We can create relationships of stability and hope in fragmenting and fractious times by recognising “the call of the moment and responding to it”, says Good Samaritan Sister Pam Grey.
BY Pam Grey SGS
“It’s a question of where you feel you belong”, said the poster outside the British voting booth. The resulting exit from the European Union would satisfy those who didn’t feel they belonged in the Union. However I wonder about the young British people who have known their place in the Union since childhood.
Experiences of instability, loss of hope and anger are to be expected from the dismantling of the old alliances and opportunities for work and travel. The very question: “Where do I now belong?” can be destabilising.
Outside polling stations in the recent Australian Federal election I read the one-word slogan “stability” and had the impression it really meant “Please don’t change the status quo”.
Are you satisfied with Australian society as it is today? Are there aspects that deeply disturb you? Have we become strangers to each other? Just making eye contact has become a rare joy for me these days.
Associate Professor of Politics, Paul Strangio’s description of our society as “fragmenting and fractious” rings true. In a political sense, he recommends “clarity of philosophical purpose with imaginative means to forge new coalitions of support”. In a social sense, I think we need clarity of purpose and imagination in gathering people together. We need to explore elements that make up “stability”.
Imagine the many tasks toddlers must achieve before learning to balance and walk. At first they need the supportive hands and voices of others. Then they try and fall and learn the tricky skills of getting up again. Then comes the radiant smile on the toddler’s face when she takes her first steps into the arms of another. Ongoing experiences of balance, strength, co–ordination, determination, and the loving support of another are the elements that make up stability for toddlers in their quest for reaching their desire.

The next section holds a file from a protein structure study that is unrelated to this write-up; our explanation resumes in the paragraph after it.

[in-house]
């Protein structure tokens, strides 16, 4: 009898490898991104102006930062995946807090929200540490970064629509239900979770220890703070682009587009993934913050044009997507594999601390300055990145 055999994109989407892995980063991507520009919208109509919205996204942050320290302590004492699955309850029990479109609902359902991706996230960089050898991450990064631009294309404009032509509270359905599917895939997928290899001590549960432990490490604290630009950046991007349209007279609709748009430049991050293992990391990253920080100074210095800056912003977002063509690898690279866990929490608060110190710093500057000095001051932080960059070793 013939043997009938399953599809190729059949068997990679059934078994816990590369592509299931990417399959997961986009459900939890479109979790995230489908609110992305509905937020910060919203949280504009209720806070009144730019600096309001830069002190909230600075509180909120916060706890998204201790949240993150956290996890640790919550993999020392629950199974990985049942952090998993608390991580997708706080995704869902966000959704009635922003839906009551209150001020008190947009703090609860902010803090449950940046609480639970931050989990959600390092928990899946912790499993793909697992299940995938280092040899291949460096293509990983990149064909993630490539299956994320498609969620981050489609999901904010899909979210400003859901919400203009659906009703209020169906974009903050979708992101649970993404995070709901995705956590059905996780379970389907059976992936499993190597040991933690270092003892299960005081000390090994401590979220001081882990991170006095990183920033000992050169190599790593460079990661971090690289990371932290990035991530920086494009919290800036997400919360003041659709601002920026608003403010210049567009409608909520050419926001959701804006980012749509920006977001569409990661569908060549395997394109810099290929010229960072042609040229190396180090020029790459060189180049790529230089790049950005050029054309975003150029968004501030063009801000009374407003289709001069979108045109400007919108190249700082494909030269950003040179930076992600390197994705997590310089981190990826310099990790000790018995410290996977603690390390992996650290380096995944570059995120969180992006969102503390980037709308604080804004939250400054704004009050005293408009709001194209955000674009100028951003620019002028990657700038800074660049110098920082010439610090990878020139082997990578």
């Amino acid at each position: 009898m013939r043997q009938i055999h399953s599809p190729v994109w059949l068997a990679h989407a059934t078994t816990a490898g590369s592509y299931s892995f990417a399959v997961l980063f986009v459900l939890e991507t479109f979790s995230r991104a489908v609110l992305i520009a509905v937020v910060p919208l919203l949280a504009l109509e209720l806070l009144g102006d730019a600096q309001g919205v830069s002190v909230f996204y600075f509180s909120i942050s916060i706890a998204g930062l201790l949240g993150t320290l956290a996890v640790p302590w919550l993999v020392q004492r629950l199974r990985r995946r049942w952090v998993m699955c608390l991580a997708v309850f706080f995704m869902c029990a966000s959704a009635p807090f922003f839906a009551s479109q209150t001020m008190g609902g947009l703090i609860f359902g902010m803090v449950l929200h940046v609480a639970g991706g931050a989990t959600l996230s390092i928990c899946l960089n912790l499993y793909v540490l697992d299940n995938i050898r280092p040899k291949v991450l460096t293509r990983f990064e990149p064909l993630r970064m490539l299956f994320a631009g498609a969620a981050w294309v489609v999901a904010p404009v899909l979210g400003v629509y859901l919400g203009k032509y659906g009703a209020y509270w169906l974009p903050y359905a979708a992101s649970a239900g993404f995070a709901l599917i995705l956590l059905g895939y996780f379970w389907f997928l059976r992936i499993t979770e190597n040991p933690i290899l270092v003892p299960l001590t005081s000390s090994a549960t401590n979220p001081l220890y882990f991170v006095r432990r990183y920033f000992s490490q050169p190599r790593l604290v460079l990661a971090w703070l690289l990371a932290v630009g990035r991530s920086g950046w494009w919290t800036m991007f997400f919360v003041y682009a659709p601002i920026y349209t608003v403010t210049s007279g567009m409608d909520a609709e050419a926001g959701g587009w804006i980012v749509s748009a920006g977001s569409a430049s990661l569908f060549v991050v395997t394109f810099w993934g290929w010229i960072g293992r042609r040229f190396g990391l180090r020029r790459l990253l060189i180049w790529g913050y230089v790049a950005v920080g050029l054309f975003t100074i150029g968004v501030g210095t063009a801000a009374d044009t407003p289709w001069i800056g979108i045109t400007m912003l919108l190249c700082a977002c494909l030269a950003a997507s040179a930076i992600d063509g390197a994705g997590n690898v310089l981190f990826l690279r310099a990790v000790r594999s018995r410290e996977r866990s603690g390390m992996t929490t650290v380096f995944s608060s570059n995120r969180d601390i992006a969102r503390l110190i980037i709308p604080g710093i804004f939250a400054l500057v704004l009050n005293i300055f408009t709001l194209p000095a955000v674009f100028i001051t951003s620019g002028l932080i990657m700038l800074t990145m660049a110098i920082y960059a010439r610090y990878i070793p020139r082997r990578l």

What does stability look like in communities?
St Benedict made stability one of the three vows for his community which was made up of young and old, artisans and laborers, farmers and scholars. This community began in a time of social disintegration, the collapse of the Roman Empire of the West, in the sixth century. St Benedict wrote a Rule to guide his community in living a Gospel way of life together.
Chapter four of St Benedict’s Rule sets out 74 tools to guide the monks in creating a stable, listening and renewing community. In his book Seventy-Four Tools For Good Living, Australian Cistercian monk, Father Michael Casey, describes a tool as “the challenge to recognise the call of the moment and to respond to it”.
The tools help to maintain stability of purpose, to stay in tune with the truth and to seek Christ in unexpected people and places. St Benedict’s first tool describes “Wholehearted love of God and my neighbour”, while the last stabilising tool is “mercy” – “Never despair of God’s mercy”. Taken altogether the tools name essential elements for a wholesome pattern of life.
The relationship that exists between a well-balanced life and a profound sense of belonging is revealed in a story of a Japanese pond, first told by an architect, Christopher Alexander, in The Timeless Way of Building.
A farmer had made a small, simple rectangular pond for his farm. The water flowed from a little irrigation stream and flowers bent over the edge. At the other end of the pond a circle of wood was placed about 30 centimetres under the surface of the water. Eight ancient carp swam slowly, in circles – often within the wooden circle. Flashes of orange, gold, purple and black broke the surface. The oldest fish was 80 and its whole world was there in the pond. The farmer sat by his pond for a few minutes each day.
Alexander thought that the pond was so true to the nature of fish and the flowers, the water and the farmers, that it had sustained itself for all that time, “endlessly repeating, always different”… “It is not mysterious. It is above all ordinary. What makes it eternal is its ordinariness… it reminds us of the passing of our life”, surmises Alexander.
Have you ever sat beside a pond or looked out across a lake and pondered? The elements that make up a stable pattern of life are often so ordinary, aren’t they? It is good to recognise them and if missing, to restore them.
I believe that we can create relationships of stability and hope in fragmenting and fractious times by recognising “the call of the moment and responding to it”. We can make peace. We can live wholeheartedly. We can bring people together and we can pray:
“Shine your love on us each dawn
and gladden all our days…
Bless the work we do,
Bless the work of our hands”. (Psalm 90)